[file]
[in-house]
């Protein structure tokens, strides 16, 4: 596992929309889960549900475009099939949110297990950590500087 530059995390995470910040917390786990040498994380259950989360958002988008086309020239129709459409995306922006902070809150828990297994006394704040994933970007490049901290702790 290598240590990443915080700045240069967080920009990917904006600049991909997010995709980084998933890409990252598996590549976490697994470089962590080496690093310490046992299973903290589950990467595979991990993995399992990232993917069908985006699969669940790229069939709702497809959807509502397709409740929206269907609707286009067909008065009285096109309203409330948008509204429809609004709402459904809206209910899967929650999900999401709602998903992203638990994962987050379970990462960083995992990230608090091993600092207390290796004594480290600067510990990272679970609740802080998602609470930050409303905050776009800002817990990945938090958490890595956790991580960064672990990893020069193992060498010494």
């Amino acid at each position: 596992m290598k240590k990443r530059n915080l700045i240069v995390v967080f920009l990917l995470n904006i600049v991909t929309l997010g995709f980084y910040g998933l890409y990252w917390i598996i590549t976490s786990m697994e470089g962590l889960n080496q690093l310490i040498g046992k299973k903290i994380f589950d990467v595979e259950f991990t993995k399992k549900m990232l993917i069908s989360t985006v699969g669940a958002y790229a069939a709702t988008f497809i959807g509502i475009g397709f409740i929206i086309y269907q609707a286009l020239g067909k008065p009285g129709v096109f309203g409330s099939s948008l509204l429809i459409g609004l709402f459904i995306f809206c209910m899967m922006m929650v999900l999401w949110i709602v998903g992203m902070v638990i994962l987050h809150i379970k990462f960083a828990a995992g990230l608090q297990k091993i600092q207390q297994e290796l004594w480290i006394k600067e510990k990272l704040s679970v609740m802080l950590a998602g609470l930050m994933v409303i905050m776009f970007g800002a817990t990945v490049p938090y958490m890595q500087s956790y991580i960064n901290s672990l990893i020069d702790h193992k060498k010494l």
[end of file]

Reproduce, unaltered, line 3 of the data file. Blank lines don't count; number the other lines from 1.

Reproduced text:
């Amino acid at each position: 596992m290598k240590k990443r530059n915080l700045i240069v995390v967080f920009l990917l995470n904006i600049v991909t929309l997010g995709f980084y910040g998933l890409y990252w917390i598996i590549t976490s786990m697994e470089g962590l889960n080496q690093l310490i040498g046992k299973k903290i994380f589950d990467v595979e259950f991990t993995k399992k549900m990232l993917i069908s989360t985006v699969g669940a958002y790229a069939a709702t988008f497809i959807g509502i475009g397709f409740i929206i086309y269907q609707a286009l020239g067909k008065p009285g129709v096109f309203g409330s099939s948008l509204l429809i459409g609004l709402f459904i995306f809206c209910m899967m922006m929650v999900l999401w949110i709602v998903g992203m902070v638990i994962l987050h809150i379970k990462f960083a828990a995992g990230l608090q297990k091993i600092q207390q297994e290796l004594w480290i006394k600067e510990k990272l704040s679970v609740m802080l950590a998602g609470l930050m994933v409303i905050m776009f970007g800002a817990t990945v490049p938090y958490m890595q500087s956790y991580i960064n901290s672990l990893i020069d702790h193992k060498k010494l």